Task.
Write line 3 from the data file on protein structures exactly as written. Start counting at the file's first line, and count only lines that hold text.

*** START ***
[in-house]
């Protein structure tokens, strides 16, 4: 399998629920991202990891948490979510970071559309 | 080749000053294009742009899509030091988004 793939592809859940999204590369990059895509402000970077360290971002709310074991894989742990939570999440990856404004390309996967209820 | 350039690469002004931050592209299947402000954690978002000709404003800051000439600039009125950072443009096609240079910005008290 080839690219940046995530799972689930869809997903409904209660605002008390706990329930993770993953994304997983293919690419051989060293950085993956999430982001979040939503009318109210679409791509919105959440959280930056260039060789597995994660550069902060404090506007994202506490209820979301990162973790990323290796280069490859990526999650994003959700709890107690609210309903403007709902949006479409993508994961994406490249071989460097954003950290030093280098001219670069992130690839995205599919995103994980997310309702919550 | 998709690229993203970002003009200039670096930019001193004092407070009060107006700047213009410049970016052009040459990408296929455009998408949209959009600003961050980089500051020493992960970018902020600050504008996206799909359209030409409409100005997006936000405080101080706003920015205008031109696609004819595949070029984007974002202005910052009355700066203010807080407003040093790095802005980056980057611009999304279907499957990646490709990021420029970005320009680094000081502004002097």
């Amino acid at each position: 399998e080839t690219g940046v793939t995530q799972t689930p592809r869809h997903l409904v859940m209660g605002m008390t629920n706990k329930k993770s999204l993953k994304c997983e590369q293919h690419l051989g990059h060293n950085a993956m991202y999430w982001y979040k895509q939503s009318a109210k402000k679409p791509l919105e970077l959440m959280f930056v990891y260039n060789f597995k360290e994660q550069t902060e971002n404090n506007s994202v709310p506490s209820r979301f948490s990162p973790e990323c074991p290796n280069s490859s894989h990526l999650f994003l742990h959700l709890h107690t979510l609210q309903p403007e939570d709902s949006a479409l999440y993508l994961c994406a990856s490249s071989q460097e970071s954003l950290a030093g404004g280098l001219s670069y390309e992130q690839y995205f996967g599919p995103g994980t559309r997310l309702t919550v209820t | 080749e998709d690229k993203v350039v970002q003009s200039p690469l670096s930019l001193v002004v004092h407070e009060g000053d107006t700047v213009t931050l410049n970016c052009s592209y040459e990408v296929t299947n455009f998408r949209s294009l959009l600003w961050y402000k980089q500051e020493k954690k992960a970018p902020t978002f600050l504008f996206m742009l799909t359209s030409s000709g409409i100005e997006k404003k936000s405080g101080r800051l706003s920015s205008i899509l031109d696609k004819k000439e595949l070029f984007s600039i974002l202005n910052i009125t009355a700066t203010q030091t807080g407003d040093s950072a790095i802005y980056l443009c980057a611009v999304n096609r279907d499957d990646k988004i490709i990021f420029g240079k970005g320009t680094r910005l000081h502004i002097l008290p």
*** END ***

């Amino acid at each position: 399998e080839t690219g940046v793939t995530q799972t689930p592809r869809h997903l409904v859940m209660g605002m008390t629920n706990k329930k993770s999204l993953k994304c997983e590369q293919h690419l051989g990059h060293n950085a993956m991202y999430w982001y979040k895509q939503s009318a109210k402000k679409p791509l919105e970077l959440m959280f930056v990891y260039n060789f597995k360290e994660q550069t902060e971002n404090n506007s994202v709310p506490s209820r979301f948490s990162p973790e990323c074991p290796n280069s490859s894989h990526l999650f994003l742990h959700l709890h107690t979510l609210q309903p403007e939570d709902s949006a479409l999440y993508l994961c994406a990856s490249s071989q460097e970071s954003l950290a030093g404004g280098l001219s670069y390309e992130q690839y995205f996967g599919p995103g994980t559309r997310l309702t919550v209820t | 080749e998709d690229k993203v350039v970002q003009s200039p690469l670096s930019l001193v002004v004092h407070e009060g000053d107006t700047v213009t931050l410049n970016c052009s592209y040459e990408v296929t299947n455009f998408r949209s294009l959009l600003w961050y402000k980089q500051e020493k954690k992960a970018p902020t978002f600050l504008f996206m742009l799909t359209s030409s000709g409409i100005e997006k404003k936000s405080g101080r800051l706003s920015s205008i899509l031109d696609k004819k000439e595949l070029f984007s600039i974002l202005n910052i009125t009355a700066t203010q030091t807080g407003d040093s950072a790095i802005y980056l443009c980057a611009v999304n096609r279907d499957d990646k988004i490709i990021f420029g240079k970005g320009t680094r910005l000081h502004i002097l008290p």